Do like you oughta, add acid to water

This is an old rhyme taught to students in many chemistry classes so that they’ll remember the correct way to combine strong acid and water.

The worst laboratory accident I’ve ever witnessed happened when a student failed to follow this simple rule, though it was made far worse than it should have been by mistakes on the part of the school administration.

I was taking organic chemistry during the summer semester at my undergraduate college. The university administration, in its infinite wisdom, decided to cut costs that semester by doubling up the organic chemistry labs and by cutting back on air conditioning the science building.

Bear in mind that we were in West Texas. In July. It was ninety degrees outside, and there were thirty of us packed in a lab built for twenty with Bunsen burners going all the time. It must have been close to 115 degrees Fahrenheit in that lab.

So, we were wearing our safety goggles, yes. But almost everyone was wearing short-sleeved shirts, and many kids were wearing shorts.

One day, a student was at the crowded fume hood trying to mix hydrochloric acid and water. He made the mistake of pouring the water into the acid. He made a bigger mistake when, after the mixture started to spatter and smoke, he panicked and pushed the big reagent bottle away from him.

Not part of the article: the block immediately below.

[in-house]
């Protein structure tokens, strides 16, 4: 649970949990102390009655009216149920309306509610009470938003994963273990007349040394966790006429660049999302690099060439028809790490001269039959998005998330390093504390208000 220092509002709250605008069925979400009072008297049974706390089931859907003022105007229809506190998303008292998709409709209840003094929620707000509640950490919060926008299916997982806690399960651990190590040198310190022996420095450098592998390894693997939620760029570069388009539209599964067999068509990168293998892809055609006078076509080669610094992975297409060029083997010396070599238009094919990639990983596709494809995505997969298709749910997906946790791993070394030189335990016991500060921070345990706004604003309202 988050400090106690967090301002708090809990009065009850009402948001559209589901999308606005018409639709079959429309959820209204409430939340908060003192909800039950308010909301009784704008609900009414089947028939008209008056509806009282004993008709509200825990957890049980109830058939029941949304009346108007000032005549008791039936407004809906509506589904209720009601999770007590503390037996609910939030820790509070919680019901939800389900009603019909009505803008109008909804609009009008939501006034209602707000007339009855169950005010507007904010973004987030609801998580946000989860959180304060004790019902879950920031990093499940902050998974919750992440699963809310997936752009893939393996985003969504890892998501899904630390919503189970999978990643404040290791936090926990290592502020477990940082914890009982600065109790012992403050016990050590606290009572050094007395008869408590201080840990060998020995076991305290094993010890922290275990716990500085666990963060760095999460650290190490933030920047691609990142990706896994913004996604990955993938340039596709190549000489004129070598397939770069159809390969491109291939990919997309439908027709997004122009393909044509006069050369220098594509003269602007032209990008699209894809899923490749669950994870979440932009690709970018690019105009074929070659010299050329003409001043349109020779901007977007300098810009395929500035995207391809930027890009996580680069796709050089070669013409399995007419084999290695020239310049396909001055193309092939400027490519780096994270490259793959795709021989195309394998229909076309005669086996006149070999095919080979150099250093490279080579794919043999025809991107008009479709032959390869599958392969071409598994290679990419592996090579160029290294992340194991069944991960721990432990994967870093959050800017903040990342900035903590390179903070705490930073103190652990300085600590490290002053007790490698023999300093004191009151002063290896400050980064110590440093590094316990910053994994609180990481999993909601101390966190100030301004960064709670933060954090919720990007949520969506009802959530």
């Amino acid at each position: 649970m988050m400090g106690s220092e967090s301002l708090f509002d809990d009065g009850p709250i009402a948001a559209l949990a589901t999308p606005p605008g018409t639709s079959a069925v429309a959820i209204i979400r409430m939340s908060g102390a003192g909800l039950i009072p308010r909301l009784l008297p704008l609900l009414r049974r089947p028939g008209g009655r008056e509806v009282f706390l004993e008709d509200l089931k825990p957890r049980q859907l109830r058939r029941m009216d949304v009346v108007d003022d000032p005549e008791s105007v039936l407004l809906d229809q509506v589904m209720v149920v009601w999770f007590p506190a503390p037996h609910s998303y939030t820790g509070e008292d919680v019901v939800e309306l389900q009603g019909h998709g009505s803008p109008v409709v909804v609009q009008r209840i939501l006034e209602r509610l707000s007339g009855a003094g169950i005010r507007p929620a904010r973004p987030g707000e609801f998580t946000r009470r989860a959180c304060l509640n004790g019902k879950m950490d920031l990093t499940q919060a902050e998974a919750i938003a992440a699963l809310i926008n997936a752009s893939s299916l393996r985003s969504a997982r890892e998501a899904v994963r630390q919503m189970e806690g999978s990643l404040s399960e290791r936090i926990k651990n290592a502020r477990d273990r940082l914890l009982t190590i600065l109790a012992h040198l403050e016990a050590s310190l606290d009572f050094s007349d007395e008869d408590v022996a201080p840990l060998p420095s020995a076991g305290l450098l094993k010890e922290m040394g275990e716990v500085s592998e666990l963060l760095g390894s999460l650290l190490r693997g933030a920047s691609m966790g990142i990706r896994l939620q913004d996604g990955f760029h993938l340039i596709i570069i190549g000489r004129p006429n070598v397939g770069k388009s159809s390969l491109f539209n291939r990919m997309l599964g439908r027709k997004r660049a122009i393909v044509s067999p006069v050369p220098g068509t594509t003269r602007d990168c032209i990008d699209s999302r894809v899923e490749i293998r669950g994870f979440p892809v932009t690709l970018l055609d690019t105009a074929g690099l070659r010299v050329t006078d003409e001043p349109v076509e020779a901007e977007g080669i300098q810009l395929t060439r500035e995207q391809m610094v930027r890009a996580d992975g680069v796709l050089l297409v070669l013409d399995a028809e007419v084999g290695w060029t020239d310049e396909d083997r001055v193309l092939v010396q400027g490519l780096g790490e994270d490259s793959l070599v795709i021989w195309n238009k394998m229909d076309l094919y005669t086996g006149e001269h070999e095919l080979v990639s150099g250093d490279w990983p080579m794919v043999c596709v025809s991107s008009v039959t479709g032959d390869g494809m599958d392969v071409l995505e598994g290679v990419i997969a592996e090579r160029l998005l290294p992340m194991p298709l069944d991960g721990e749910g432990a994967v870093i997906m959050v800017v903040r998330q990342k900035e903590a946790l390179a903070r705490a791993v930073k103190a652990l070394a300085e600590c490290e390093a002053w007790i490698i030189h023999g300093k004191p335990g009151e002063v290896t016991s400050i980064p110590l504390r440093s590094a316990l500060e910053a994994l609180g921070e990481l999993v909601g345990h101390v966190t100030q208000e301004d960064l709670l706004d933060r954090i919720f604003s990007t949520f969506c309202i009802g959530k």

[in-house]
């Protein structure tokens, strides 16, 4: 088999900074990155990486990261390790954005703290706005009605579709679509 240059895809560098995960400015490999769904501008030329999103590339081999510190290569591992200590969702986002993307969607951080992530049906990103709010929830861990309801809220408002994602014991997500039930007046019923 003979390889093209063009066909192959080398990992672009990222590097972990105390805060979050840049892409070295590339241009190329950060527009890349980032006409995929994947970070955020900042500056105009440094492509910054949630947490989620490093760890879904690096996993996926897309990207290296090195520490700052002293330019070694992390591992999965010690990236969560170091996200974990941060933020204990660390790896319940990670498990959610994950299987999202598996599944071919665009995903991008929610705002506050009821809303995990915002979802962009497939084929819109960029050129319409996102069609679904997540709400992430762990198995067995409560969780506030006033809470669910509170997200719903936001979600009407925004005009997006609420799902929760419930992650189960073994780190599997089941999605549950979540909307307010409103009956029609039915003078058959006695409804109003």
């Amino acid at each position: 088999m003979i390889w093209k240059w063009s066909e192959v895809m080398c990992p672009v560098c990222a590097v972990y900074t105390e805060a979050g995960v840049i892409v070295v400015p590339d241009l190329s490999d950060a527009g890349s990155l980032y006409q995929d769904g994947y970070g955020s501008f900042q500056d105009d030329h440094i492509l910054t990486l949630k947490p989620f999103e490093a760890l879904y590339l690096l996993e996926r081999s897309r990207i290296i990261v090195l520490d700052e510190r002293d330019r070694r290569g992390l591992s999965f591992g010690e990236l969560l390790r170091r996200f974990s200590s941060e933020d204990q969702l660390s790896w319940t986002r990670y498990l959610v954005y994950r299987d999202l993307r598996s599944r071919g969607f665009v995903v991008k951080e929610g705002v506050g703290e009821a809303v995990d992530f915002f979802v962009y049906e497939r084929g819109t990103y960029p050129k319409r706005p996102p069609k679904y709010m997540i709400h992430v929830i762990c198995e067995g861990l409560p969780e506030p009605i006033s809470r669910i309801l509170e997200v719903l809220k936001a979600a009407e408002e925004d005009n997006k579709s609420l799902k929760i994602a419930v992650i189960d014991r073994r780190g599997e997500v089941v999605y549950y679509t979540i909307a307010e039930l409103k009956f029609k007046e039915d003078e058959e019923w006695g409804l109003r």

The huge bottle of hydrochloric acid fell over, sending an equally-huge splash of acid over a knot of about a dozen students nearby. A girl who was wearing shorts got acid all down the backs of her legs; she was in bandages for weeks afterward. I don’t know anyone in the room who didn’t find holes in their clothing from splashed acid afterward.

When things settled down, we learned an important sub-lesson: cotton protects you from acid much better than nylon or polyester. The people who were wearing cotton got holes eaten in their clothes but not their skin. The people who were wearing synthetic clothes that got soaked got burned.

Anyhow, I’m still amazed none of the injured kids sued the school. The next day, we were separated into two different labs, and the building was cooled to nearly arctic levels so that we could wear long pants and long-sleeved shirts without fear of getting heat stroke.

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